Training back

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Training back

Postby rman » Thu Mar 18, 2021 4:10 pm

I've got a 5 year old pp I've finally got around to doing back training. Low stim to retrieve on back command. Works great down my long driveway and I'm just transitioning to short distances in the field, will expand distance the same as I have in the driveway. My question is how do you transition to back through cover/obstacles? I've worked with labs in the past amd they run so straight genetically it's a piece of cake. Im pretty confident she will run around any obstacle I put in front of her, and want to set myself up for success when I get to that point.
Thanks for any input
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Re: Training back

Postby AverageGuy » Thu Mar 18, 2021 6:50 pm

I start with known blinds across the terrain. Work them enough to engrain a habit of taking straight lines through and over obstacles. And I accept what I get from the kind of dog I choose to hunt with.
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Re: Training back

Postby Willie T » Sat Mar 20, 2021 9:35 am

Simplify: Ladder blinds in low cover on flat ground to extend range while shaping straight lines. Then pile work in low cover, progressively backing away from the pile.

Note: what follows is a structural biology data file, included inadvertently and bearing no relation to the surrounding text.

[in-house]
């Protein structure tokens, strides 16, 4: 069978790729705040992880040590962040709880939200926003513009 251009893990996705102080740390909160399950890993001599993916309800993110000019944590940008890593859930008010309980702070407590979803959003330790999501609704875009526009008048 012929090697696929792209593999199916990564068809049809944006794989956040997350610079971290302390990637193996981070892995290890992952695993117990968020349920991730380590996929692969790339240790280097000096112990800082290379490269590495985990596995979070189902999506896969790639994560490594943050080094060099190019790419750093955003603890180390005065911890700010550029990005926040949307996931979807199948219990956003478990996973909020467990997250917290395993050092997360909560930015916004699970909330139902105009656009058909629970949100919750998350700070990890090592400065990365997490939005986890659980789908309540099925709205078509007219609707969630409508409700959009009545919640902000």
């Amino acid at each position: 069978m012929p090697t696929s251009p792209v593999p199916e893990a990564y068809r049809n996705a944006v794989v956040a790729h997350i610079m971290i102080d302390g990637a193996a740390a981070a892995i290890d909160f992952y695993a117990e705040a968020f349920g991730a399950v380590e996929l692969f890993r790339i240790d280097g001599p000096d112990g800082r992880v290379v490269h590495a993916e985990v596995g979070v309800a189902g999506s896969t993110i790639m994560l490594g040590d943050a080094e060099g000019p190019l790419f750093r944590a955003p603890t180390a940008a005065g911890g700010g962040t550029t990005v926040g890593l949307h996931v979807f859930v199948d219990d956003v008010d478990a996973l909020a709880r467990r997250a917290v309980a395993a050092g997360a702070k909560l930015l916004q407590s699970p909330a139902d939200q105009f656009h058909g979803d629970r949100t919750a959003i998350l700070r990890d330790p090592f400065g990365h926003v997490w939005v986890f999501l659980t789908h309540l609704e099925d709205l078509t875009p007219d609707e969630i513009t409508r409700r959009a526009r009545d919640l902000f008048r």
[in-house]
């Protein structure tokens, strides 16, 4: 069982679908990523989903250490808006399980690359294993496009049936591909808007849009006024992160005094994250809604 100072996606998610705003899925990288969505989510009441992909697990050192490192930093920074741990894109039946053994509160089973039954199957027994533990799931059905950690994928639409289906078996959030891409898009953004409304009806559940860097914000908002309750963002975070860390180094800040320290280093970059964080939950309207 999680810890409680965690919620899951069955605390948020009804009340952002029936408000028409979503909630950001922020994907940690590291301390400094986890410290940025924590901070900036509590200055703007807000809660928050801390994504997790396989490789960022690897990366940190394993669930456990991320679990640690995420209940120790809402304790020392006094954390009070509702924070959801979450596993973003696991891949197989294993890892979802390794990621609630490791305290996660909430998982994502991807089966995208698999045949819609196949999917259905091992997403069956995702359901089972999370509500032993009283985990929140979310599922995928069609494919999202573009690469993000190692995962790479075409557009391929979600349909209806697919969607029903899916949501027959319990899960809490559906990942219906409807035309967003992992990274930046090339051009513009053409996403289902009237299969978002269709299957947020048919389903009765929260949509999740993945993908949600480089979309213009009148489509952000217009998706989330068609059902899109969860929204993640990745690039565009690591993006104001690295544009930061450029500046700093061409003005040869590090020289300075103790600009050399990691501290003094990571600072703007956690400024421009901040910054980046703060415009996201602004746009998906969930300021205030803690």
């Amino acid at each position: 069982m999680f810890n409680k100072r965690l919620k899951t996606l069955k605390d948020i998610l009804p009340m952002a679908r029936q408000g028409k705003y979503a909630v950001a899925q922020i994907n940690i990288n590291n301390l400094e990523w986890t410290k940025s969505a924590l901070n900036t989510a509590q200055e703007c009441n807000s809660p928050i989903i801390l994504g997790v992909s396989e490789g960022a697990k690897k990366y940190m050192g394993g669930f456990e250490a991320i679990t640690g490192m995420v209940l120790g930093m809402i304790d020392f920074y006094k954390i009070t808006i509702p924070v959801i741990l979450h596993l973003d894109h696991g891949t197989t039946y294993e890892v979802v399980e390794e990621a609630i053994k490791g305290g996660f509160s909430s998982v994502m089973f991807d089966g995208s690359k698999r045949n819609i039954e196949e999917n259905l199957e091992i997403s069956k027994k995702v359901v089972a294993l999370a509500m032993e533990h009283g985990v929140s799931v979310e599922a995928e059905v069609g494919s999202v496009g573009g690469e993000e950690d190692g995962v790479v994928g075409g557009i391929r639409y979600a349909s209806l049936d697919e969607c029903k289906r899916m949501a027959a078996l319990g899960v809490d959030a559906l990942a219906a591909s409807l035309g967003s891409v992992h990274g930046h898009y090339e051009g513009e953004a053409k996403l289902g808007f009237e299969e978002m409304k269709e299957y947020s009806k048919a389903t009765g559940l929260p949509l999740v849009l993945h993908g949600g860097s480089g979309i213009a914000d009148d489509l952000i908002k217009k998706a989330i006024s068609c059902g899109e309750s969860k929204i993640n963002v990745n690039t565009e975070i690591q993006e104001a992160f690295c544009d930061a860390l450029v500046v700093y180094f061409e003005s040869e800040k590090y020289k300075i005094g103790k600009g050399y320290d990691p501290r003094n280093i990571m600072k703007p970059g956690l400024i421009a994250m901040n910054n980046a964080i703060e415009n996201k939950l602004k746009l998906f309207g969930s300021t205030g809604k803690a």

Then introduce factors. Using an established pile location, start at the edge of the cover and send to the pile. While the dog is on the way out, back up a little ways into the cover. After the delivery, send and repeat. By doing it this way, you are establishing the line without a struggle, rather than leaving it up to the dog. Progressively back your way through the factor. Don’t try to bite off too much at a time. This will teach the dog to drive through the cove and take an honest line. Know that dogs have a tendency to drift with terrain and wind. Anticipate that and set up perpendicular to wind and terrain, setting the dog up for success. Don’t move on to attacking it on angles before the dog is ready. When attacking factors on angles, anticipate setbacks and be ready to simplify. One factor at a time, before linking them. Hope this helps.
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Re: Training back

Postby rman » Sat Mar 20, 2021 3:16 pm